Hear Arcade Fire’s Great ‘Reflektor’ While, Uh, Pointing Your Phone at Your Computer
Interactive video adds to Montreal band's 9/9/9 festivities
Arcade Fire’s “Reflektor” single has arrived in official, listenable form, and it’s the same soaring, disco-conscious track that leaked over the weekend. As we await an Anton Corbijn-directed video, a salsa-club live show, and/or whatever else the Montreal band has planned for today (September 9) at 9 p.m. Eastern — while basking in news they’ll open up the Saturday Night Live season — an interactive video for “Reflektor” has arrived.
The chance to hear the song in all its (confirmed!) David Bowie-guesting glory is much appreciated, and the visuals we can make out through our phone’s reflection are sumptuous. But on first blush, this feels like a case where “interactive” works out better in theory than in practice. Maybe your results will vary, but holding up a phone or tablet to a webcam for six minutes or so didn’t really add much to our art-appreciation experience. Song still rules, though. And Arcade Fire have often championed interactive videos — check out The Suburbs‘ “Sprawl II” interactive clip — so they couldn’t exactly go back now, could they? Perhaps the point is supposed to be that reflections of reflections make it hard to see the true beauty underneath?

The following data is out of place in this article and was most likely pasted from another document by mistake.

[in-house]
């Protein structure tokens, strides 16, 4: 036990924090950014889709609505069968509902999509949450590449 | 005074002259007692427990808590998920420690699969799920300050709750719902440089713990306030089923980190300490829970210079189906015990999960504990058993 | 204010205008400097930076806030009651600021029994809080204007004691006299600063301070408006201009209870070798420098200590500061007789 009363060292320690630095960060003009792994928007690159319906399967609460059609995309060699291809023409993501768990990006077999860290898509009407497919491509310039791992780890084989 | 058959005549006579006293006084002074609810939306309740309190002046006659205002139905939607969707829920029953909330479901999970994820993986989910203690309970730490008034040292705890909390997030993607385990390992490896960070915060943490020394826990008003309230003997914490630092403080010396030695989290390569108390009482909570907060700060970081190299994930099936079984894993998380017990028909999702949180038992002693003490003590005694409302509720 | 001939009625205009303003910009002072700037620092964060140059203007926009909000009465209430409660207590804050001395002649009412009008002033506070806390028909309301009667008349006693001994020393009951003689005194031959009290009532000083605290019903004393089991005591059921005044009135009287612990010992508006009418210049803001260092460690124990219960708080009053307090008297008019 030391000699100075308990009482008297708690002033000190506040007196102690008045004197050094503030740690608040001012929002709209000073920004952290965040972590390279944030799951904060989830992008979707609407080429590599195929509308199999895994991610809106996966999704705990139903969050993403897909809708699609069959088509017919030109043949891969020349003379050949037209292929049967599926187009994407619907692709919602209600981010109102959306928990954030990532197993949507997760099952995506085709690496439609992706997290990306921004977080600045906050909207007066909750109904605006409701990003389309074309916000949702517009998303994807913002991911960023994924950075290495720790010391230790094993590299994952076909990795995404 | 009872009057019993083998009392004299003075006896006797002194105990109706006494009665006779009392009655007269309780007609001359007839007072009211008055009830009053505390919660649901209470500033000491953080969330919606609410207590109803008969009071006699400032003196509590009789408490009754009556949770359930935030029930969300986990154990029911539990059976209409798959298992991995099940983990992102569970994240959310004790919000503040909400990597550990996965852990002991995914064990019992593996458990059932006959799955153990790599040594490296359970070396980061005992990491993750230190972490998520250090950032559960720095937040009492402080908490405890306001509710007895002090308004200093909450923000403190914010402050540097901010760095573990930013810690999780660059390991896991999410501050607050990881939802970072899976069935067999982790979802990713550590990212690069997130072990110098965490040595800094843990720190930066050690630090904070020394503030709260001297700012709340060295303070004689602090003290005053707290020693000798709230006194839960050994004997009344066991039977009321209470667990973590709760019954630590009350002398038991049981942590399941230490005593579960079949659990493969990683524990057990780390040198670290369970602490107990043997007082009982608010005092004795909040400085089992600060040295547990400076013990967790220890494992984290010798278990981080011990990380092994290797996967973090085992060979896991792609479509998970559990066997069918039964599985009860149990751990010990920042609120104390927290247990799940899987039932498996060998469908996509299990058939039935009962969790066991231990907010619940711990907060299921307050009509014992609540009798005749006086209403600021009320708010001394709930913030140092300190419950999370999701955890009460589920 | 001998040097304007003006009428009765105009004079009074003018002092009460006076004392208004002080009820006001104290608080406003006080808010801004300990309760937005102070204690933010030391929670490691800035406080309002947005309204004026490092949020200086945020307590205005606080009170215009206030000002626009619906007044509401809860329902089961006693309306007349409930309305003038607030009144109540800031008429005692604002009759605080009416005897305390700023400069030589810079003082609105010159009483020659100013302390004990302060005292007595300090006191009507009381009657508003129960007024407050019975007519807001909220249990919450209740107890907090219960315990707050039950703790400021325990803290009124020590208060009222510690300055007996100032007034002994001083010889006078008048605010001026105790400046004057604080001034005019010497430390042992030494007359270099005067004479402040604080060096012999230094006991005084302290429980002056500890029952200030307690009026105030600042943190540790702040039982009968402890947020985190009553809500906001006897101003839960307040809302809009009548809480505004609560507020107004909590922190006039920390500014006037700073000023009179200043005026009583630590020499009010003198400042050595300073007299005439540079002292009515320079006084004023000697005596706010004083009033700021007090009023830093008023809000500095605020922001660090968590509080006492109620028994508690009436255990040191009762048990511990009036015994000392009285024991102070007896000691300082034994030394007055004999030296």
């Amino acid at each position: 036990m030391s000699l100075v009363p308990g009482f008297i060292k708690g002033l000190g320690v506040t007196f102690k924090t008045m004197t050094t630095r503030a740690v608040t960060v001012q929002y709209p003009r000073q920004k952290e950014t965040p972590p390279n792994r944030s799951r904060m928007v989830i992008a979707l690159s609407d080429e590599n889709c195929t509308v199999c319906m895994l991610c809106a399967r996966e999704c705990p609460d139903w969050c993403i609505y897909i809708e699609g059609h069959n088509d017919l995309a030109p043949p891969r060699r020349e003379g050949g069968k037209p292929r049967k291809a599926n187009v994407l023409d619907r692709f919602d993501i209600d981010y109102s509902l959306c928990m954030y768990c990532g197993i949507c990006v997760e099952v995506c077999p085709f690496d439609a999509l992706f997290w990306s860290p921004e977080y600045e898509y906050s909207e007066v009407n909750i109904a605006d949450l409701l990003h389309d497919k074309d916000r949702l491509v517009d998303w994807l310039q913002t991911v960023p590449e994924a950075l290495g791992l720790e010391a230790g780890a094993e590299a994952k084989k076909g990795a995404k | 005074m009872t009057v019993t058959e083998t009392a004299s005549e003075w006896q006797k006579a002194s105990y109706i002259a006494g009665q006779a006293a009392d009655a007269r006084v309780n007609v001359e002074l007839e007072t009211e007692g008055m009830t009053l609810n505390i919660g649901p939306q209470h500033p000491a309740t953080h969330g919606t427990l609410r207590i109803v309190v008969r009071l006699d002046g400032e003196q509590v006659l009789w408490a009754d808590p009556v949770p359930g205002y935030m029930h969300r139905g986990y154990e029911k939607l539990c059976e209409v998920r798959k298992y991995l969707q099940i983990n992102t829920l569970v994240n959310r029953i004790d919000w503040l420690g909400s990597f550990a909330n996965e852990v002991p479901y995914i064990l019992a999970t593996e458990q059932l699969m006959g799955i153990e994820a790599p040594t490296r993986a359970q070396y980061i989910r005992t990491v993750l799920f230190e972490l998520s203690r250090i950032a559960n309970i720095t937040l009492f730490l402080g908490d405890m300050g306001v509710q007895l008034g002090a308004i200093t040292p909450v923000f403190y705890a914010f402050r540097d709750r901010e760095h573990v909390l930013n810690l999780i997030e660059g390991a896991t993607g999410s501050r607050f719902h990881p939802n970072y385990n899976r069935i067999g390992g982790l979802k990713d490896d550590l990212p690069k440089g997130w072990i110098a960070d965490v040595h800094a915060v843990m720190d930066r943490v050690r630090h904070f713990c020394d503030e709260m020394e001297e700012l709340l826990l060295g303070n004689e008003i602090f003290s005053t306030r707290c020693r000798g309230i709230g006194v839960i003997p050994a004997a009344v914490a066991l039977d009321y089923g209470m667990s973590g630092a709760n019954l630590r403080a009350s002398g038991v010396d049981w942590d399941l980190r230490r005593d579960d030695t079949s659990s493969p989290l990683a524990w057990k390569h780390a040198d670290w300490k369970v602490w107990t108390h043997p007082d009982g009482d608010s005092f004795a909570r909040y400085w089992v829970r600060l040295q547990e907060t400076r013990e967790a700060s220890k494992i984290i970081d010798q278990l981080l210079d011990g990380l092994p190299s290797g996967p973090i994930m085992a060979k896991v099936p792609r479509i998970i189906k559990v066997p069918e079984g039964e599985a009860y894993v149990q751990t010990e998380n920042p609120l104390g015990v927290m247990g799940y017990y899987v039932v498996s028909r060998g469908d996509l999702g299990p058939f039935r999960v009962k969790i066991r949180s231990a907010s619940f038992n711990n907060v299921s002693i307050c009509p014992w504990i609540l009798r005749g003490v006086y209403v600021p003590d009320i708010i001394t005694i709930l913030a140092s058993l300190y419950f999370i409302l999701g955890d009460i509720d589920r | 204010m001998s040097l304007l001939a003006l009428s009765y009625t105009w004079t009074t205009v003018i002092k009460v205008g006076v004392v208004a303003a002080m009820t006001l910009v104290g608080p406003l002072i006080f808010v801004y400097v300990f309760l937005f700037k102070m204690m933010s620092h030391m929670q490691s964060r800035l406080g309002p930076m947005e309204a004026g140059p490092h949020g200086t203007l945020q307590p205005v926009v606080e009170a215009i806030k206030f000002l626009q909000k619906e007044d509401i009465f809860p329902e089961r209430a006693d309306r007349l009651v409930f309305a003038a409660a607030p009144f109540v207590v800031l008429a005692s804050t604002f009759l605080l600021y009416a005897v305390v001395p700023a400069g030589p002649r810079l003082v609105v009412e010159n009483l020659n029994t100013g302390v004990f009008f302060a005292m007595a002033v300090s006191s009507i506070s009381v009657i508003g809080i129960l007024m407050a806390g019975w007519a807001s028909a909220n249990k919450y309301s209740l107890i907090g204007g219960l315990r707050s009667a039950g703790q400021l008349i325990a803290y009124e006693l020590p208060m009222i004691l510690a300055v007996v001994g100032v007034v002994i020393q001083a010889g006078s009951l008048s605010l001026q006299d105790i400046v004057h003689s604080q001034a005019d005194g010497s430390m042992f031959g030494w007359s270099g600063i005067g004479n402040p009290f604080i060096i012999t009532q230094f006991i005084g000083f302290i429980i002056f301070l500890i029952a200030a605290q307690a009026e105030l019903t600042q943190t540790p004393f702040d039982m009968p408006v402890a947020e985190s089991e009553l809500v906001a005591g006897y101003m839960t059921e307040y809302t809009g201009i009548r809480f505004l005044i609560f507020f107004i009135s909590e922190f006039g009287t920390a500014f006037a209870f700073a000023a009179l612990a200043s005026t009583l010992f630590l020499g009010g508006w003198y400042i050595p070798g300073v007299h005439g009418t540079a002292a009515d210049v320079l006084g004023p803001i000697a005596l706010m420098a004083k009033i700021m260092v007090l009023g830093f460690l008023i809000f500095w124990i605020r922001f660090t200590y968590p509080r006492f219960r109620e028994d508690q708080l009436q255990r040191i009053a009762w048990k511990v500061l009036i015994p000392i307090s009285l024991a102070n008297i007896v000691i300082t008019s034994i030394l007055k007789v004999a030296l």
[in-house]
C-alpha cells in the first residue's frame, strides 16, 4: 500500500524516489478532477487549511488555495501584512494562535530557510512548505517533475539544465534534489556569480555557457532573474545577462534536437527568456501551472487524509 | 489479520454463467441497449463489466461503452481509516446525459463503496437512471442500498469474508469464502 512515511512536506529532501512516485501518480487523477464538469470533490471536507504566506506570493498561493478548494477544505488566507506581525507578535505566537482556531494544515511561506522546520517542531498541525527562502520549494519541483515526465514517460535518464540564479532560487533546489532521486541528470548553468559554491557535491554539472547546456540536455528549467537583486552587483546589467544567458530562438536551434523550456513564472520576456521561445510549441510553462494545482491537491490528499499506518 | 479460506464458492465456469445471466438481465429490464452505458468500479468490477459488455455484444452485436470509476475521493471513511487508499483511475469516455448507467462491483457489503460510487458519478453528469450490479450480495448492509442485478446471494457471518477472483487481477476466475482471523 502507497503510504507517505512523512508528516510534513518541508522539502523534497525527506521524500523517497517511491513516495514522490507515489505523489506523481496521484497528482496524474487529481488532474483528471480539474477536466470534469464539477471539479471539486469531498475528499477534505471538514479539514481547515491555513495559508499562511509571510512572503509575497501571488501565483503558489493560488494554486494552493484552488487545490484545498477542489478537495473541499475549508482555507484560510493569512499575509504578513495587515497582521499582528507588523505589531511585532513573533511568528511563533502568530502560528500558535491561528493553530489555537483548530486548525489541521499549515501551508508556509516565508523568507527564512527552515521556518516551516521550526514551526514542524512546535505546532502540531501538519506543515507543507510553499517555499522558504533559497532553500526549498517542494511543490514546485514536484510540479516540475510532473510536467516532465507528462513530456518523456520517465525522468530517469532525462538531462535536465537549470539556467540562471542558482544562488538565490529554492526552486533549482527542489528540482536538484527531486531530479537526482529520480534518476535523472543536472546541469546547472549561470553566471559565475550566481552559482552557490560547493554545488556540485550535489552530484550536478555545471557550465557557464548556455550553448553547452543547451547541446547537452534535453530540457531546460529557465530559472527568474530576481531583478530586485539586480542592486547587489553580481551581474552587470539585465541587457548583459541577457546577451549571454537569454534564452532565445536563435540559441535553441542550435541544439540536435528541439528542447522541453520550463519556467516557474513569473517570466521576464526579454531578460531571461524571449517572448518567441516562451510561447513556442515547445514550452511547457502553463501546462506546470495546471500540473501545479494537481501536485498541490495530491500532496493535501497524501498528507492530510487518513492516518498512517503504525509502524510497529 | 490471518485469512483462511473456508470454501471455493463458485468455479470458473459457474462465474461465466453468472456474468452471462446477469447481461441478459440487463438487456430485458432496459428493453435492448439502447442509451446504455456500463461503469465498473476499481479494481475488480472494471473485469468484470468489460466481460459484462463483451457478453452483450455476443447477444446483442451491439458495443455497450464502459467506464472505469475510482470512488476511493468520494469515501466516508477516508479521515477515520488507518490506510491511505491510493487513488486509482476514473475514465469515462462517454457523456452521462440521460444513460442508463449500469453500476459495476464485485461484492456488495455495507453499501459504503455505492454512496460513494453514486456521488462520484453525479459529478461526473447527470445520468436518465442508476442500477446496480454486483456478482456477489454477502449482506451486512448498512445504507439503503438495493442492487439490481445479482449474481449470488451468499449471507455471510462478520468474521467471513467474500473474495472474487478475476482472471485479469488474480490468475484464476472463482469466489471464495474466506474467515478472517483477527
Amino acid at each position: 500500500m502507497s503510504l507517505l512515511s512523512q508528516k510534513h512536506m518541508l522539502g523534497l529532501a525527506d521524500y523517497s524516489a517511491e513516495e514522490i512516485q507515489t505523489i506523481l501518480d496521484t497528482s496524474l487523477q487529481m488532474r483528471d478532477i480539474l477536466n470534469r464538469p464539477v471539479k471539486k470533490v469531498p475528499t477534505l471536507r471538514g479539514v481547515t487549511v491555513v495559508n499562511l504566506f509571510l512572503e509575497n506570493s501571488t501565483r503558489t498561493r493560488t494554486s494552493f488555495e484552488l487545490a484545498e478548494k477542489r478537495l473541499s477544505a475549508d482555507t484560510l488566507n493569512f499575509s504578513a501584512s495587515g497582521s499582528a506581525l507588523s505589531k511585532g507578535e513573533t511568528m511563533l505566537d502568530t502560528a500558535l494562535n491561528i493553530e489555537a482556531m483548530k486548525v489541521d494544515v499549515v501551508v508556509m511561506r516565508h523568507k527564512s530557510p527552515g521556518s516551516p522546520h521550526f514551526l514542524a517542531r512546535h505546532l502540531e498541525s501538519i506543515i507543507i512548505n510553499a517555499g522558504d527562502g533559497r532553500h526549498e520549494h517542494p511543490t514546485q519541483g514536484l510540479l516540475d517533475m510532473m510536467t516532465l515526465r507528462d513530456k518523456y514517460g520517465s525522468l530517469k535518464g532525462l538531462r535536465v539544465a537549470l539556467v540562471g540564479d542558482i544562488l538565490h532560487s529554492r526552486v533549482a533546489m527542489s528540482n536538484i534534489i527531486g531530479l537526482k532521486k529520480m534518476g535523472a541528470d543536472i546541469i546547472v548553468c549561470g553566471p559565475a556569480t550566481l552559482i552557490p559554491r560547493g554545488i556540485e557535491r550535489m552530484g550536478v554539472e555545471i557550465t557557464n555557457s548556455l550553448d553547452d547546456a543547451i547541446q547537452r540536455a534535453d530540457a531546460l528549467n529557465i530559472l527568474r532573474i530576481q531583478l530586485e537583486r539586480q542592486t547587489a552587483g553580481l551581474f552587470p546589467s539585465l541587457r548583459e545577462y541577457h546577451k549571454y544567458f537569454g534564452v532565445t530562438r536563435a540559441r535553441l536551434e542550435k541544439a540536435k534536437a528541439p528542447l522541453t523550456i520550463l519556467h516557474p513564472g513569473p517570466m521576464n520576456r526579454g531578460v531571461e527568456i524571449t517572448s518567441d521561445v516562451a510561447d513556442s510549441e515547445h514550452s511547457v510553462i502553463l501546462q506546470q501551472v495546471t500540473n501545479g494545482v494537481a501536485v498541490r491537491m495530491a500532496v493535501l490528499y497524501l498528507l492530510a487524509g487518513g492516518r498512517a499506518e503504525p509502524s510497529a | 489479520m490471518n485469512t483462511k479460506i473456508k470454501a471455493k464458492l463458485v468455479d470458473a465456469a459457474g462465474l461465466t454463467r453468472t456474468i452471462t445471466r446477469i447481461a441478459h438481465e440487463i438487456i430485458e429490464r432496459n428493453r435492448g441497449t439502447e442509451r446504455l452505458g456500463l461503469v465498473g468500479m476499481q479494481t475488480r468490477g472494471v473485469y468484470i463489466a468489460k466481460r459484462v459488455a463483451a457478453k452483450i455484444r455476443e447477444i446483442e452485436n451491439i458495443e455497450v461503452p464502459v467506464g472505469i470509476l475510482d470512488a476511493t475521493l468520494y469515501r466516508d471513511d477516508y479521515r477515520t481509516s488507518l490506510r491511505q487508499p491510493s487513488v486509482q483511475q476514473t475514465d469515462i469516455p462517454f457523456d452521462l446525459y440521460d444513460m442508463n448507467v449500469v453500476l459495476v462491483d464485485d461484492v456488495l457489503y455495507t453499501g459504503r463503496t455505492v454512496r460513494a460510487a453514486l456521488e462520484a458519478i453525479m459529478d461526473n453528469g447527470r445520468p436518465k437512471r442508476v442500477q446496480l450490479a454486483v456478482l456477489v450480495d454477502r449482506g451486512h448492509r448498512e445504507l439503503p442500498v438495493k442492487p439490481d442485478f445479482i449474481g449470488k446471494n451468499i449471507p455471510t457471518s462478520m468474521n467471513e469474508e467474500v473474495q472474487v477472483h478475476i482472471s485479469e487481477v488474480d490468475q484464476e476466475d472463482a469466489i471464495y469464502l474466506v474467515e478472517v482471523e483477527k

Speaking of what’s underneath: The director is Vincent Morisset, who has long worked with Arcade Fire as well as Sigur Rós, and the gorgeous underlying footage was shot in Haiti. More information on the video’s making is here and on the technology is here. The album, also titled Reflektor, is due out October 29 via Merge Records, and if a New Zealand iTunes track list is to be believed, it’ll be a double-LP. (Check out SPIN’s 50 Fall Albums That You Gotta Hear.)
Meanwhile, the Creators Project have shared a mysterious new trailer teasing something related to Reflektor. As seen below, the black-and-white video features people outfitted in full fabric bodysuits playing neon-lit boomboxes in Manhattan’s Washington Square Park. What this two-minute clip means (if anything) isn’t clear yet, but check it out below (via Stereogum).